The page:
The 1921 Tour de France was the 15th edition of the Tour de France, taking place 26 June to 24 July. The total distance was 5,485 km (3,408 mi) and the average speed of the riders was 24.720 km/h. The race was won by Belgian Leon Scieur. The Belgians dominated the entire race, partly due to the absence of the French Pélissier brothers, who were on bad terms with the Tour organisation. Scieur's victory was largely uncontested; Hector Heusghem came close after the sixth stage, but lost time later. The organisation tried to get the cyclists to attack more by several means, but this failed.
The 1920 Tour de France had been dominated by Belgian cyclists, who won twelve of the fifteen stages, and the top seven of the overall classification. The French cyclists Henri and Francis Pélissier had left the 1920 Tour de France after Henri received a penalty from the Tour organisation for throwing away a tire, and they were still fighting. Therefore, the Pélissier brothers did not join the 1921 Tour de France. Two veteran cyclists who did join the race were Ernest Paul and Lucien Pothier, both forty years old. Paul rode his first Tour de France in 1908, while Pothier had started in the first Tour de France in 1903, and finished second. The winner of 1920, Philippe Thys, was the dominant stage racer of the time, but he was recovering from an illness and could not compete for the victory.
The economic impact of World War I was still not over, so as in the previous years there were not sponsored teams, but the cycling companies had bundled their forces under the nick La Sportive. The cyclists were divided in two categories, this time named 1ère class (first class), the professionals, and 2ème classe (second class), the amateurs. This year, some of the second class cyclists would finish higher than some of the first class cyclists.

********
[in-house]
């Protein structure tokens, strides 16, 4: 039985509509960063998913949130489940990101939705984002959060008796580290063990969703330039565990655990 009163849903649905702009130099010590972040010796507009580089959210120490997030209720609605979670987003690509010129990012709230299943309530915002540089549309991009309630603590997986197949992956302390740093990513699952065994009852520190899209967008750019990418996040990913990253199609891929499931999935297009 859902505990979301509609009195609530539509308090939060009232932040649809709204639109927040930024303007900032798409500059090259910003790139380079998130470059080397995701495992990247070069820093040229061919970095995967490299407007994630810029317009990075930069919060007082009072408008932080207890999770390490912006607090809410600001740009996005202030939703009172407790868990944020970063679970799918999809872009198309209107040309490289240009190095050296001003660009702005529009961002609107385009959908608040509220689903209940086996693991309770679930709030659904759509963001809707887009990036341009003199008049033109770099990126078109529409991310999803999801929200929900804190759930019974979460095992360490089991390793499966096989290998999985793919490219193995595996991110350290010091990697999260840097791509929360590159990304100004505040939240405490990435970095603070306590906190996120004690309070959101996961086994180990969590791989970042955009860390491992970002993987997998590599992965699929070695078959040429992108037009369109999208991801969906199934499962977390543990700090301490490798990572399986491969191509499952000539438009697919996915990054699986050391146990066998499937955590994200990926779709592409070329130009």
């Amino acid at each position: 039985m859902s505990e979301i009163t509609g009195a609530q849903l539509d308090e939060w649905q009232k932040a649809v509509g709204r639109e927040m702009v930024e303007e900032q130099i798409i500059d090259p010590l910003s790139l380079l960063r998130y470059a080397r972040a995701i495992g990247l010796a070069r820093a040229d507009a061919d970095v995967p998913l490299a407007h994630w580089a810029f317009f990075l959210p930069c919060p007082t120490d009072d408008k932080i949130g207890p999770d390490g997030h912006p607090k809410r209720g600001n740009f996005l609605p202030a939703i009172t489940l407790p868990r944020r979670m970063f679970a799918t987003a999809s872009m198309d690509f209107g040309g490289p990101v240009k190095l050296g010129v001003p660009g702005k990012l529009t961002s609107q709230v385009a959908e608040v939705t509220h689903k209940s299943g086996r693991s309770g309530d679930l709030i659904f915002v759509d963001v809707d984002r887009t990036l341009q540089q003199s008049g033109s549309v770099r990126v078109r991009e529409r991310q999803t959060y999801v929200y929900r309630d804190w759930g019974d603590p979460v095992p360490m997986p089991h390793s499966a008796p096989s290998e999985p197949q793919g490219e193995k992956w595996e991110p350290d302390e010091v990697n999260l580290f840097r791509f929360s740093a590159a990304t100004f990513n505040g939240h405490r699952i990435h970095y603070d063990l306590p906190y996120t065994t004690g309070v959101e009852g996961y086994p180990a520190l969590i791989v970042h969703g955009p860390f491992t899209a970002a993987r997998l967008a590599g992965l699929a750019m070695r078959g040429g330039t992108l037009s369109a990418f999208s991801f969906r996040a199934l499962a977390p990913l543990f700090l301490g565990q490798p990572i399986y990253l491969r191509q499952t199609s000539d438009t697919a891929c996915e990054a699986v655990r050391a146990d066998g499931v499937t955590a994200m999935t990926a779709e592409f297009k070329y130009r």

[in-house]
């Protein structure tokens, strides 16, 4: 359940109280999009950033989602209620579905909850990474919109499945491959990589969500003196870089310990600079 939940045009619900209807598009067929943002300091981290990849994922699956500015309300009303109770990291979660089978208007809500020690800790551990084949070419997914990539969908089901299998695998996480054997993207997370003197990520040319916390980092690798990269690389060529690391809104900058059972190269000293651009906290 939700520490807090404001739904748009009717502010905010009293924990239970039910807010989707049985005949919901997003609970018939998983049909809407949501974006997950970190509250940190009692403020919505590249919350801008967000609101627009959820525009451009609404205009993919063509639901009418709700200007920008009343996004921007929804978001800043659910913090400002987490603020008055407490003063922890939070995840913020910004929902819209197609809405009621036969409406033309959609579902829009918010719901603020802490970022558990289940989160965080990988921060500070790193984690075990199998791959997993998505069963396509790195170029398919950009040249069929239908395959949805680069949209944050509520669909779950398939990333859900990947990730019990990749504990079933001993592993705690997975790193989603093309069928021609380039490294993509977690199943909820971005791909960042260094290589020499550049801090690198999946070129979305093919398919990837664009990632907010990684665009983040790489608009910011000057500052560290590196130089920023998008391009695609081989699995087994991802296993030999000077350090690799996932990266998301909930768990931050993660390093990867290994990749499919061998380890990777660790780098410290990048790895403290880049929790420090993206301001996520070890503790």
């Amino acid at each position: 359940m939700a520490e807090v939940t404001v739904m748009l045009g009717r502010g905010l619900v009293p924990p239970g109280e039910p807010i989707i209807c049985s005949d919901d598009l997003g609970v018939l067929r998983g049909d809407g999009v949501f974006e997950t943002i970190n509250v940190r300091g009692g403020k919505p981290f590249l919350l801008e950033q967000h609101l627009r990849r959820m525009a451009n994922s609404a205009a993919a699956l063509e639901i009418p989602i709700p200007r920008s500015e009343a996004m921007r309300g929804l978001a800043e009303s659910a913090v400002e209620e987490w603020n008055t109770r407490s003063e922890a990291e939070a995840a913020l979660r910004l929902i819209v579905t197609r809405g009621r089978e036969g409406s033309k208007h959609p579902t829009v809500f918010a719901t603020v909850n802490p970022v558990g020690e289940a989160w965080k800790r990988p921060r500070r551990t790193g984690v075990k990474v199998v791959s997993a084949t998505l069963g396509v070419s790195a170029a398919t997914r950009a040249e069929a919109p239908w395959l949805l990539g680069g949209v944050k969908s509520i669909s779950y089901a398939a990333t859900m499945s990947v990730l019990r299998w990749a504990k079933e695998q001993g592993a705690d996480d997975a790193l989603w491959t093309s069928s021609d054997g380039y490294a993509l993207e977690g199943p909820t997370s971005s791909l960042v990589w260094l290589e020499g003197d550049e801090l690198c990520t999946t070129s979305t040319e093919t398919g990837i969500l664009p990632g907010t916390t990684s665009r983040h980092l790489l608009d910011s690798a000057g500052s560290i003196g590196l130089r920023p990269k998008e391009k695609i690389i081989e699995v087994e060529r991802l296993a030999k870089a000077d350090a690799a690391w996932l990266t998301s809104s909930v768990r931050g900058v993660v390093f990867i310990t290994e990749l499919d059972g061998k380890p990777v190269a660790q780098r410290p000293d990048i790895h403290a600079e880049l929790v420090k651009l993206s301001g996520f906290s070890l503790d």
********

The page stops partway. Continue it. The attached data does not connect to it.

The 1921 Tour de France saw the introduction of foreign press. They followed the race in their own cars. For the first time, an inhabitant from Monaco joined the Tour de France. Laurent Devalle needed more than twenty-seven hours for the fifth stage, and would finally give up in the eleventh stage.
Overall, the Tour did not have any major events. This troubled the Tour organizer and newspaper owner Henri Desgrange, who sanctioned cyclists that were not combative enough in his view.
In the first stage, Honoré Barthélemy had to fix a flat tire eleven times. Despite this, he still finished in second place behind Louis Mottiat, with Léon Scieur in third place. In the second stage, won by Romain Bellenger, Scieur finished in second place, almost one hour before Mottiat and Barthélemy, so Scieur was leading the race. Scieur improved his lead by winning the third stage, and was already leading by 12'38" over his closest opponent, Hector Heusghem. In the fourth and fifth stage, both won by Mottiat, Scieur managed to increase his lead to almost half an hour.
In the sixth stage, the first real mountains were to be climbed. Hector Heusghem took off on the Tourmalet, reached the top there first, rode solo over the Aspin and the Peyresourde and finished with a 24 minute margin. This brought the difference between Scieur and Heusghem back to slightly over four minutes. The press predicted a new duel between Scieur and Heusghem.